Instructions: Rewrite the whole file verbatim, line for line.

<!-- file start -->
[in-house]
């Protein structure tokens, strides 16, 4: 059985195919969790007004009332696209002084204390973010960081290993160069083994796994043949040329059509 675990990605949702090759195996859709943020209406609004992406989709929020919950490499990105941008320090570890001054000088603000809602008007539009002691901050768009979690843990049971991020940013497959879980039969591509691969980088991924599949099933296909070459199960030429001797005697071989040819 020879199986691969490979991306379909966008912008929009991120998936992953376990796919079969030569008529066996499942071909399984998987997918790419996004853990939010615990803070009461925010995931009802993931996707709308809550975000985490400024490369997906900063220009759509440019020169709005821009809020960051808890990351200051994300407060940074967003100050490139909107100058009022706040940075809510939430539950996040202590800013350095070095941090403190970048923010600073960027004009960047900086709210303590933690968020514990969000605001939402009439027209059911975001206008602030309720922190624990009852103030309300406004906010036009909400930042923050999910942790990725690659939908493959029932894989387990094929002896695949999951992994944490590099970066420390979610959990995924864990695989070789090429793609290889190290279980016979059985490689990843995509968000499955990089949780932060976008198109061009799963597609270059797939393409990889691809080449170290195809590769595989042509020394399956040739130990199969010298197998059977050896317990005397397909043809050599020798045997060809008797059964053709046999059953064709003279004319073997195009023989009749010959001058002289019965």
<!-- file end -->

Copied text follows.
[in-house]
């Protein structure tokens, strides 16, 4: 059985195919969790007004009332696209002084204390973010960081290993160069083994796994043949040329059509 675990990605949702090759195996859709943020209406609004992406989709929020919950490499990105941008320090570890001054000088603000809602008007539009002691901050768009979690843990049971991020940013497959879980039969591509691969980088991924599949099933296909070459199960030429001797005697071989040819 020879199986691969490979991306379909966008912008929009991120998936992953376990796919079969030569008529066996499942071909399984998987997918790419996004853990939010615990803070009461925010995931009802993931996707709308809550975000985490400024490369997906900063220009759509440019020169709005821009809020960051808890990351200051994300407060940074967003100050490139909107100058009022706040940075809510939430539950996040202590800013350095070095941090403190970048923010600073960027004009960047900086709210303590933690968020514990969000605001939402009439027209059911975001206008602030309720922190624990009852103030309300406004906010036009909400930042923050999910942790990725690659939908493959029932894989387990094929002896695949999951992994944490590099970066420390979610959990995924864990695989070789090429793609290889190290279980016979059985490689990843995509968000499955990089949780932060976008198109061009799963597609270059797939393409990889691809080449170290195809590769595989042509020394399956040739130990199969010298197998059977050896317990005397397909043809050599020798045997060809008797059964053709046999059953064709003279004319073997195009023989009749010959001058002289019965």